I am interested in head motion under anesthesia. As we all know, subjects exhibit variability in head motion when lying awake in the scanner.
Under anesthesia, all subjects of a dataset that I am working on show the same kind of small but ongoing, rapid, and “spike-like” head motion.
Since we can only estimate head motion in fMRI, my question is if the time-series of the motion parameters approximately reflect real head motion, or if this “white noise like head motion” is rather an artifact by AFNI’s head motion estimation (when there is probably little or almost no head motion in anesthesia)?
I attach an paradigmatic image of AFNIs QC for one subject below.
We have seen similar rapid variations in other cases of breathing apparatuses used in FMRI.
You should open the initial EPI in the GUI, and flip through the volumes (e.g., open a graph window and hit the right arrow key over it to surf through the data). Does the subject appear to be moving?
My guess is that these oscillating, estimated “micromovements”—I wouldn’t call them white noise, because they appear too regular—are likely related to the breathing apparatus, perhaps affecting the magnetic field slightly or related to breathing movements. Unless the head is fixed with a styrofoam cap or something, the subject can still move, even though anaesthetized (e.g., their chest motion will follow breathing), and their breathing pattern can be different than normal. But again, my guess would be, based on the rapid frequency, that it is related to the machine a bit.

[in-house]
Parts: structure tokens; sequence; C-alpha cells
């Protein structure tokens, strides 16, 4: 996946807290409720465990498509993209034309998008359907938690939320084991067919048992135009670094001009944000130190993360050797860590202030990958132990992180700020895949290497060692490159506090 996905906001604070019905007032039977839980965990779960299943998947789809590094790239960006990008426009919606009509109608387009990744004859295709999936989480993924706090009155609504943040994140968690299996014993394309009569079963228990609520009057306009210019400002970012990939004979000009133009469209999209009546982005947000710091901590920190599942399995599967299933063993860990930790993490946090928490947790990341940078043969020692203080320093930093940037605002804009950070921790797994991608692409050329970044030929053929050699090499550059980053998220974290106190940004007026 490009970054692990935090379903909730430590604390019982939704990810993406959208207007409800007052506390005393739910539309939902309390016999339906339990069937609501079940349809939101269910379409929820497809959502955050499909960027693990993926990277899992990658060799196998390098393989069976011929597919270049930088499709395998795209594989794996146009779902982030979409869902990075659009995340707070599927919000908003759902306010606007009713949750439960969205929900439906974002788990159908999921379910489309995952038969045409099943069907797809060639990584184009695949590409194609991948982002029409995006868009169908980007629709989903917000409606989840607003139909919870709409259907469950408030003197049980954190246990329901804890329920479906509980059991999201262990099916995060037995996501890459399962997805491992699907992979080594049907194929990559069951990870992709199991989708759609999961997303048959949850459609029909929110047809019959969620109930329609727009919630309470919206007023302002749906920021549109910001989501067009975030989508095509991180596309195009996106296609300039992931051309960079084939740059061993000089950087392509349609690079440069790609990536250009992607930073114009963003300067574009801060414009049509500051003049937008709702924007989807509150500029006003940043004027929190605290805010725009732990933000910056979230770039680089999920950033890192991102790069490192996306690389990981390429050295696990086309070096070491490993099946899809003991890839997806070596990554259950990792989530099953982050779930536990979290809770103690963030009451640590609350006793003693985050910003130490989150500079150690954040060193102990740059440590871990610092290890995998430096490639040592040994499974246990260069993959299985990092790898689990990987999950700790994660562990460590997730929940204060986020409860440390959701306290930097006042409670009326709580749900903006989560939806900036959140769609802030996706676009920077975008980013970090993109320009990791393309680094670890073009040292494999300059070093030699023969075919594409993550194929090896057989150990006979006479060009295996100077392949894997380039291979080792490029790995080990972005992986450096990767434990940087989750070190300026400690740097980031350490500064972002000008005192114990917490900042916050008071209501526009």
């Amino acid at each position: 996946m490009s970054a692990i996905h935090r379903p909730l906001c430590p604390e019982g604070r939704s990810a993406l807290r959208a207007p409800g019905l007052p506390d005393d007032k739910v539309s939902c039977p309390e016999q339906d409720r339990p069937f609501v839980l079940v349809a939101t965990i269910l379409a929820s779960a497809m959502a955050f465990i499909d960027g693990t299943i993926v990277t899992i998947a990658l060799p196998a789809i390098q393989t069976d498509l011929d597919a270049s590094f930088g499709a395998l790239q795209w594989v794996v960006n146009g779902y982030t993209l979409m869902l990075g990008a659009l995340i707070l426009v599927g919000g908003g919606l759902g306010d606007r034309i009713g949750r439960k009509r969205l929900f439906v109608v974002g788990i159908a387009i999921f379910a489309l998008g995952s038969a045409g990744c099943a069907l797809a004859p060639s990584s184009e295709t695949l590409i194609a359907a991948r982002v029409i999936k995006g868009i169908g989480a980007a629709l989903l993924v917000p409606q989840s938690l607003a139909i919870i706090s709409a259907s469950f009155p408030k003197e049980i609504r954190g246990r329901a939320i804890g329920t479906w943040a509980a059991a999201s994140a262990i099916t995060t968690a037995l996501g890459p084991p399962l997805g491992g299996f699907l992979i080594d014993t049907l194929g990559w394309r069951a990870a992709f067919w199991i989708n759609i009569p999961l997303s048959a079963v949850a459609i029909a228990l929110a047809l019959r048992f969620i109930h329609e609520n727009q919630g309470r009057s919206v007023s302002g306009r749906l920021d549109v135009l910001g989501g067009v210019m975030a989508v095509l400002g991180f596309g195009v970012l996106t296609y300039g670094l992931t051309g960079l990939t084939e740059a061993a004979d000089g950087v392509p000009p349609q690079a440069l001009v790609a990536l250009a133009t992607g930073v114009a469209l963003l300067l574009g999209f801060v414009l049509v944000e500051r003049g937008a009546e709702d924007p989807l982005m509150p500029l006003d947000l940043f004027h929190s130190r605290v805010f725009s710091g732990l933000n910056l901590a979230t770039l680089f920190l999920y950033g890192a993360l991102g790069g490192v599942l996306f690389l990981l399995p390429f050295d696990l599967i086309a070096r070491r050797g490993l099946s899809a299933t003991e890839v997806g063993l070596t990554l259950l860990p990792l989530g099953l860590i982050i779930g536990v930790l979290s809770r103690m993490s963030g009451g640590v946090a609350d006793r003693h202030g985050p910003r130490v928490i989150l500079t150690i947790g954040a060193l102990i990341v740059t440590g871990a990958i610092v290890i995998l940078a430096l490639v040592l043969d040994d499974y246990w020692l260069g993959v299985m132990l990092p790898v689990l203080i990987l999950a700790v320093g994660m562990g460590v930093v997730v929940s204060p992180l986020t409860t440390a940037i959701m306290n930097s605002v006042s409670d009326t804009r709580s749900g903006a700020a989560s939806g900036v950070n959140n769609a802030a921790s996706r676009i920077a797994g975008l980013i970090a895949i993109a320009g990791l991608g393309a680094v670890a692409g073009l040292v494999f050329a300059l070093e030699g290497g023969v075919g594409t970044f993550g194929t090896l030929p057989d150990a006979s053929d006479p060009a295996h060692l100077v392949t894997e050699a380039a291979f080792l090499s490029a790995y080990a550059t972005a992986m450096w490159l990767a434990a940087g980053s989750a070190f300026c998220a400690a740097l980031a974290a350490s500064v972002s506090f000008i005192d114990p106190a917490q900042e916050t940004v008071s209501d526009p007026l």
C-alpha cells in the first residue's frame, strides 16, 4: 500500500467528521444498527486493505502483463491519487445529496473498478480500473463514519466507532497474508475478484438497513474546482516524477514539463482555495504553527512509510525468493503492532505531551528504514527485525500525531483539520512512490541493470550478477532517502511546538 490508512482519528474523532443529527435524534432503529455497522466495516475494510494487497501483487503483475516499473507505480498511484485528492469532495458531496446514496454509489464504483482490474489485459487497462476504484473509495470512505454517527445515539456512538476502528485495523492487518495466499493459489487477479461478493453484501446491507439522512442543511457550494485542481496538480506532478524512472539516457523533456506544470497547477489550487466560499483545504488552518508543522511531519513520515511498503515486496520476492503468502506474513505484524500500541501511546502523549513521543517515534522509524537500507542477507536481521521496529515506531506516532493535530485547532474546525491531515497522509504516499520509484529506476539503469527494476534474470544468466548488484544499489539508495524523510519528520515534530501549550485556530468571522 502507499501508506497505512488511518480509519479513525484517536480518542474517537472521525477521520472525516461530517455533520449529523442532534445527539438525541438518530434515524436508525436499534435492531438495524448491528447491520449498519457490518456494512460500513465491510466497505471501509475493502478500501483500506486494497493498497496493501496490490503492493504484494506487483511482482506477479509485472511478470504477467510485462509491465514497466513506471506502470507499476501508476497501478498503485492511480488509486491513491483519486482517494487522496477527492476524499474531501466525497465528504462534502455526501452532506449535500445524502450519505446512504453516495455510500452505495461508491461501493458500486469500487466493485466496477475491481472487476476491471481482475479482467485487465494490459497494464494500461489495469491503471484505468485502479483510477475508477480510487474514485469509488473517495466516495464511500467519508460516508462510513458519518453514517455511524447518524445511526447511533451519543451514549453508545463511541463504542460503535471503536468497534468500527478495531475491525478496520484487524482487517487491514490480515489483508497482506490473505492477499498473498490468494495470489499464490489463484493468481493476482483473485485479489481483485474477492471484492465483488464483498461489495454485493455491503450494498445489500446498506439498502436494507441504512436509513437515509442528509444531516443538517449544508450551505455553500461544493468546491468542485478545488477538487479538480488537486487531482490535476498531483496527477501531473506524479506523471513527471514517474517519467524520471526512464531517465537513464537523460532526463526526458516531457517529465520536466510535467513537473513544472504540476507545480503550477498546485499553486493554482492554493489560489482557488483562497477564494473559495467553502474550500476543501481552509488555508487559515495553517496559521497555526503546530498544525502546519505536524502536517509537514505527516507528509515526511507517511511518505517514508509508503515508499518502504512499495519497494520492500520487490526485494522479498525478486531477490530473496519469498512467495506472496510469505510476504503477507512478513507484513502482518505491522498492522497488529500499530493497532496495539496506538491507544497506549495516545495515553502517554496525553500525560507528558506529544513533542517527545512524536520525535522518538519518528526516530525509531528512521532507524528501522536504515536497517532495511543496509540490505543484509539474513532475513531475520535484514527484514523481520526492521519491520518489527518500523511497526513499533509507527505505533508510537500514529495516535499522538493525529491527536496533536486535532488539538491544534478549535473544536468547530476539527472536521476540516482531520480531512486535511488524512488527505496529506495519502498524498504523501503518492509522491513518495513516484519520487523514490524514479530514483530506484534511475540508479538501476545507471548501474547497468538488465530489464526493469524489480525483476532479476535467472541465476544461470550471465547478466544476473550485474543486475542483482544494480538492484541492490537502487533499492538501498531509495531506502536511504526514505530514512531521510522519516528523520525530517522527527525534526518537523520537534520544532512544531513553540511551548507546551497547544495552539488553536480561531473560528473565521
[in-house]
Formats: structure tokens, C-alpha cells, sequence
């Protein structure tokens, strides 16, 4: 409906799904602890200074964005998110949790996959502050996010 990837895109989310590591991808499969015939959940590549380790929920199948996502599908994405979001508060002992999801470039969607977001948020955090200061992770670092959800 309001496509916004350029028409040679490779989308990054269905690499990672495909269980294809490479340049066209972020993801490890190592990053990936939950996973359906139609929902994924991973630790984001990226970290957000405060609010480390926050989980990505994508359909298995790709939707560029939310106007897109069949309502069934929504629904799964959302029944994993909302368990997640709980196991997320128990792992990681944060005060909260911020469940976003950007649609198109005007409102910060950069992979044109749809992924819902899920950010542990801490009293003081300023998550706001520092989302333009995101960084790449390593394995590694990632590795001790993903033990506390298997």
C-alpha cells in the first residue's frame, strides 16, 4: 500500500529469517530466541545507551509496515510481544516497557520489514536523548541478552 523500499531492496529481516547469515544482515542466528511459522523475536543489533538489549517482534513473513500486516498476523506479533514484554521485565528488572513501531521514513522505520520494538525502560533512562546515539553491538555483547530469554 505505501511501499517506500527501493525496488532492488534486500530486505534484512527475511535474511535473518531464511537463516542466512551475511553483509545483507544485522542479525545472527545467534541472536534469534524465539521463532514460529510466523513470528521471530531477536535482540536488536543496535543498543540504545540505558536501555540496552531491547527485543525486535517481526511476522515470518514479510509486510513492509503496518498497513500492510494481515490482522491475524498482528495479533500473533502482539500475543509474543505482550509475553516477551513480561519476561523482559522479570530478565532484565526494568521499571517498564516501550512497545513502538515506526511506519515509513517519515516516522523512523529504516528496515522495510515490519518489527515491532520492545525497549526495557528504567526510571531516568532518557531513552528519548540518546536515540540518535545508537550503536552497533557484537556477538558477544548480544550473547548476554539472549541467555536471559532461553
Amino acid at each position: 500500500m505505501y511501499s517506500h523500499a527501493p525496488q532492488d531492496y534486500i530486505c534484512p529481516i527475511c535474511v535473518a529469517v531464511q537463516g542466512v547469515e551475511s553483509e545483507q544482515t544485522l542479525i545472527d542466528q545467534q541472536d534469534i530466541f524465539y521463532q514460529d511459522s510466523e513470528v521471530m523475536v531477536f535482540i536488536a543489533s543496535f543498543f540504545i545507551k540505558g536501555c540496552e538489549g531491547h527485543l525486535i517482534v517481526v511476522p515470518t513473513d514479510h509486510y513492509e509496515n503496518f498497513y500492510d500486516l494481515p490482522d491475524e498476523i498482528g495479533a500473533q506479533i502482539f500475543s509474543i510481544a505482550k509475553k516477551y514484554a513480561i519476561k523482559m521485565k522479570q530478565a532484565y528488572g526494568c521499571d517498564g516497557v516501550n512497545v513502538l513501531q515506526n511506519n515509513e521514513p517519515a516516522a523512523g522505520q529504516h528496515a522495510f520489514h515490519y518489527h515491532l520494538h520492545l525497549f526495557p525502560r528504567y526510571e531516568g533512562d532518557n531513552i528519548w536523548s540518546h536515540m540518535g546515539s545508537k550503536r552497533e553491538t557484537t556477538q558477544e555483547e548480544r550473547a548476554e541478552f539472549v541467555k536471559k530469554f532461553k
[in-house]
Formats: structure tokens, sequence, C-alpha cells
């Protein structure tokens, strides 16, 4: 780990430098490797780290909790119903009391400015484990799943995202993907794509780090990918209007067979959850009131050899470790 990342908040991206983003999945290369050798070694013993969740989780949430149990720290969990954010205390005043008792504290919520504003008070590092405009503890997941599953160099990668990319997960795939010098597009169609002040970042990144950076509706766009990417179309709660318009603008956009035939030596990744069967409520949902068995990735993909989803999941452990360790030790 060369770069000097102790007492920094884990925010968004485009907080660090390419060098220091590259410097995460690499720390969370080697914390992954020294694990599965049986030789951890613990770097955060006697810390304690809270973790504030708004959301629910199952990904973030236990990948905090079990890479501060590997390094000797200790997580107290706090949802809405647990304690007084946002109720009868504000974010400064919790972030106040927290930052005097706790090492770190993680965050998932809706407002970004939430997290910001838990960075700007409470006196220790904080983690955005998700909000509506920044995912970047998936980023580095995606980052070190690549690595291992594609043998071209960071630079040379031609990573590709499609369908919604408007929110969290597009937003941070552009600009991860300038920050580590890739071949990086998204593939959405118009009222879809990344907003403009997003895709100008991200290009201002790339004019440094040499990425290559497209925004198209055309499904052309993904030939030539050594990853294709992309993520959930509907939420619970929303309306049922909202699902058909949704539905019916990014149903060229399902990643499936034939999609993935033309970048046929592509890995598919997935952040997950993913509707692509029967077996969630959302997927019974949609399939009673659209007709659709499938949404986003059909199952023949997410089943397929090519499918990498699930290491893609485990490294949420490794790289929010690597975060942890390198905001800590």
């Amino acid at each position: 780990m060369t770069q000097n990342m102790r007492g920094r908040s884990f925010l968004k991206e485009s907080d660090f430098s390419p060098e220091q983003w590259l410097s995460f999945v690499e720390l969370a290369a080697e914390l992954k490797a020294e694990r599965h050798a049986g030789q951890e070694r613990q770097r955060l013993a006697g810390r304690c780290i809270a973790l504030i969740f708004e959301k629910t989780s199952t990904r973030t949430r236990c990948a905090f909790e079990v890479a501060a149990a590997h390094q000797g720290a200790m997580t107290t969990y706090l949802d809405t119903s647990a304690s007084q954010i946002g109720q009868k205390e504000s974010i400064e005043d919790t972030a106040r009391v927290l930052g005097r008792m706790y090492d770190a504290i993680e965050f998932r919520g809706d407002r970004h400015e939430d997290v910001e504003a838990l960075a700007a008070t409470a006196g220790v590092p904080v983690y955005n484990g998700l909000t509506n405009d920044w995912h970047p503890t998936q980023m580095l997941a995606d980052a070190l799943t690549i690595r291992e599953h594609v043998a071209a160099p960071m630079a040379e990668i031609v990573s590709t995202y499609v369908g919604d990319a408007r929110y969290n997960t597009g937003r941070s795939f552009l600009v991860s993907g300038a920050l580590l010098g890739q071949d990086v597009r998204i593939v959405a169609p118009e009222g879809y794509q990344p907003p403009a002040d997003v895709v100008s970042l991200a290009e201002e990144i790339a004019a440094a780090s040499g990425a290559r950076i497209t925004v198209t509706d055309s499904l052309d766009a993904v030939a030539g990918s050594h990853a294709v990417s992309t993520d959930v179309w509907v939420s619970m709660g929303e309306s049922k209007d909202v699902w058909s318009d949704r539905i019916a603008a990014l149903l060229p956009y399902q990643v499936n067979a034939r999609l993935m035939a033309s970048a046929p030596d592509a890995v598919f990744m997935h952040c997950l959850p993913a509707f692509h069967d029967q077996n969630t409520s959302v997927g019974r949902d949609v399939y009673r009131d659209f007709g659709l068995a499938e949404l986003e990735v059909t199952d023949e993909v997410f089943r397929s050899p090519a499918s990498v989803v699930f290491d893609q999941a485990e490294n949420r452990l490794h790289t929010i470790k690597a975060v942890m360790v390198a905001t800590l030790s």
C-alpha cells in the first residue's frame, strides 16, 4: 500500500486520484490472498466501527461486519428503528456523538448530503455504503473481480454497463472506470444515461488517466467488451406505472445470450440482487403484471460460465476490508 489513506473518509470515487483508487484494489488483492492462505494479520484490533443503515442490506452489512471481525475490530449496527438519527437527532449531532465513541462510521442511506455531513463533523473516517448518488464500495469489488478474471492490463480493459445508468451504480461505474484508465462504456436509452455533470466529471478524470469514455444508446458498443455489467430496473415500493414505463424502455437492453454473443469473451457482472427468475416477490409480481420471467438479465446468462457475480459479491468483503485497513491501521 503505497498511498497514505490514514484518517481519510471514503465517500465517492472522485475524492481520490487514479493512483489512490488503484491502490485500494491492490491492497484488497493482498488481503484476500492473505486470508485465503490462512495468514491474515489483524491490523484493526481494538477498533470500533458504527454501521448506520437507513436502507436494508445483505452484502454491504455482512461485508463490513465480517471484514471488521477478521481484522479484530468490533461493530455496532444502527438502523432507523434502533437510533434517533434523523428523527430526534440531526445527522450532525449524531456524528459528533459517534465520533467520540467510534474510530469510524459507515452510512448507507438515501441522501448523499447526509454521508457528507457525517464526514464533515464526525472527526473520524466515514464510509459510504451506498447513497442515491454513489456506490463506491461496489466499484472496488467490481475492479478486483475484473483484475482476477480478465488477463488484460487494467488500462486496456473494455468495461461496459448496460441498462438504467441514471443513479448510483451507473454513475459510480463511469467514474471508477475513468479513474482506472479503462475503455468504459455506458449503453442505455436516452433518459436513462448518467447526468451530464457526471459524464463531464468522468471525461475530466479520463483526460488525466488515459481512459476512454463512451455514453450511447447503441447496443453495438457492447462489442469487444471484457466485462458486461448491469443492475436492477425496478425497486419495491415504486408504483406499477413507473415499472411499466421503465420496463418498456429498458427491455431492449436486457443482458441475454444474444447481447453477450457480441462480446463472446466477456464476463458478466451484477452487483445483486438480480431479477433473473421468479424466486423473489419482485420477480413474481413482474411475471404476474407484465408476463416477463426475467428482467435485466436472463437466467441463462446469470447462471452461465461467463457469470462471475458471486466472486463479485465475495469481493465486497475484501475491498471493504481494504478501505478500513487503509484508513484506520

thanks for the information and thoughts. There is almost no head motion between the single TRs in the raw data. I therefore assume that your thoughts are going in the right direction, namely that the recorded motion could stem from breathing.
Just adding on to Paul’s comment, we did find the ventilator and related equipment can affect the BOLD signal.
Breathing induces phase encoding directional artifact motion.
Raj, D., Anderson, A.W., Gore, J.C., 2001. Respiratory effects in human functional magnetic resonance imaging due to bulk susceptibility changes. Phys Med Biol 46, 3331-3340.
If your acquisition is A to P PE, each slice has the different amount of A to P directional motion, depending on the breathing cycle, even without the actual head motion. Since EPI volume image stacks up each different amount of A to P motion slices, each volume has different combination of A to P motion slices, from which 3dvolreg estimates the artificial volume motion. Postmortem or ex-vivo brain phantom would generate the actual motion free data. If TR is coherent to the breathing cycle under anesthesia, the slice wise A to P motion has less variation across volumes and the estimated 3d rigid motion is minimized.
Hope it helps